Delivering electricity to the grid

Delivering electricity to the grid

Ørsted's Walney Extension Offshore Wind Farm, located off England's north west coastline, will become the world's largest wind farm when it is completed later this year. A high-performance heat-conducting concrete is being used to maximise the transmission of wind turbine generated electricity via the onshore substation at Heysham, Lancashire. Terry Balmer, technical services manager at Hanson Concrete, explains.

The last turbines at the Walney Extension Offshore Wind Farm, located in the Irish Sea around 19 kilometres off the coast of Cumbria, were installed in April. The extension is situated next to the existing wind farm and comprises of 87 new turbines, spread across 145km2, which will be capable of generating 659MW of energy a year when fully operational: enough to power more than half a million homes.

Wind farms rely on underground cables to take the turbine-generated electricity to a substation so it can be safely and effectively transferred to the National Grid. It is vital that as much of this electricity as possible is delivered to the grid but this can be a challenge, as running high voltage (HV) and ultra-high voltage (UHV) power cables underground generates heat and, as the temperature increases, so does the resistance, resulting in capacity loss.

Powercrete has been specifically developed for use in the energy sector as a bedding and infill material to overcome these issues. It provides low thermal resistance so the heat generated by HV and UHV electrical cables is dissipated effectively and the conductor temperature is reduced, preventing the underground cables from overheating. As a result, the power capability of the cable run is increased.

The specialist concrete has been developed by Hanson's parent company, HeidelbergCement, and has the same ease of placement as normal concrete. Its consistency can also be adjusted to suit the application.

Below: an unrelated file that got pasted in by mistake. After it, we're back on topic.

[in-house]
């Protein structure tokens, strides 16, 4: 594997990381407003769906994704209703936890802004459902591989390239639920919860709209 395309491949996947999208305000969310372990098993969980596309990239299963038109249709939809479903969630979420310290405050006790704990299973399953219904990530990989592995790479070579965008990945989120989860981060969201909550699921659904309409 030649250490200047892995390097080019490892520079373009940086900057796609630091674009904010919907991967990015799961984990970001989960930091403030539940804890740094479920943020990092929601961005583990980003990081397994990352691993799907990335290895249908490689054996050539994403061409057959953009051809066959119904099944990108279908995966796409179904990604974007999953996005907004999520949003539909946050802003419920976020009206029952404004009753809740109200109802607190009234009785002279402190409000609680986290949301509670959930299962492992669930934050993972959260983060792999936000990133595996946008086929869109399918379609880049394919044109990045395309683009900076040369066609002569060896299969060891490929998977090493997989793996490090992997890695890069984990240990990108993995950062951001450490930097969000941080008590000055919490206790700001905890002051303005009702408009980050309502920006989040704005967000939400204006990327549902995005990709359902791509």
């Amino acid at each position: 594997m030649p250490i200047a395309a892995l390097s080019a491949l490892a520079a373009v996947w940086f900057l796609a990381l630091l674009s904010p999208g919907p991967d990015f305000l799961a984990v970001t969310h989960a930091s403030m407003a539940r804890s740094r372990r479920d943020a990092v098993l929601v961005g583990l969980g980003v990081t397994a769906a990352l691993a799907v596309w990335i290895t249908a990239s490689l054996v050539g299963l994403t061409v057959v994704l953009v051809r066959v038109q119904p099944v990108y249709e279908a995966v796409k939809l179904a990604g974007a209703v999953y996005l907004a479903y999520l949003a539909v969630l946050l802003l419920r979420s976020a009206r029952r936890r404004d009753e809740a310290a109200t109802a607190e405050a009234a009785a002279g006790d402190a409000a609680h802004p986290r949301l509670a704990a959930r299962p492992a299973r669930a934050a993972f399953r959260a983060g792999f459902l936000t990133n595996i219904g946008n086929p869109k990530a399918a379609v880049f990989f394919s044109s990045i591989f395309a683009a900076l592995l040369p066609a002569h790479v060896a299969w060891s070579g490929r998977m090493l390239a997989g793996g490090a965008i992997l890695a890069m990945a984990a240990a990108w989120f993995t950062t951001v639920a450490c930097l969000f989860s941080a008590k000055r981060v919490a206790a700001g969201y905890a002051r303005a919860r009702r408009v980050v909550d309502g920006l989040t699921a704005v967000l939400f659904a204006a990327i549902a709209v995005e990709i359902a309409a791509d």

More than 750 cubic metres of Powercrete were supplied from Hanson's Westhoughton and Blackburn plants in Lancashire to contractor Murphy Group for the onshore substation at Heysham over a strict timeframe. The concrete was used for a heavily congested connection point to the transformer, known as a hot spot, where the underground cables come together within the substation to transfer the electricity generated by the wind turbines to the grid.

The project presented a number of challenges with regards to the safe delivery of the concrete as HV overhead powerlines are close by and the electricity passing through the substation itself created a magnetic charge. These were addressed by the instigation of a stringent safety regime, including the earthing of the concrete mixer trucks and on-site safety zoning. The use of Hanson's latest fleet addition, an articulated 12 cubic metre ready-mixed concrete truck, also reduced the number of vehicle movements. The truck has a 50 per cent bigger capacity than a standard vehicle.

Using Powercrete increases power capacity, reduces conductor cross-sectioning and allows a switch to more efficient, cost-effective aluminium conductors. It also serves to reduce magnetic field strength for alternating current and mitigate hotspots. This allows the harvesting of natural energies to be maximised.

Scott Marsden, project manager at Murphy Group, added: "Hanson's level of customer service and technical expertise throughout the project meant the supply, delivery and installation was safe, smooth and successful. Ørsted was also delighted that Powercrete met all its technical requirements for effective heat dissipation on the cable system."  

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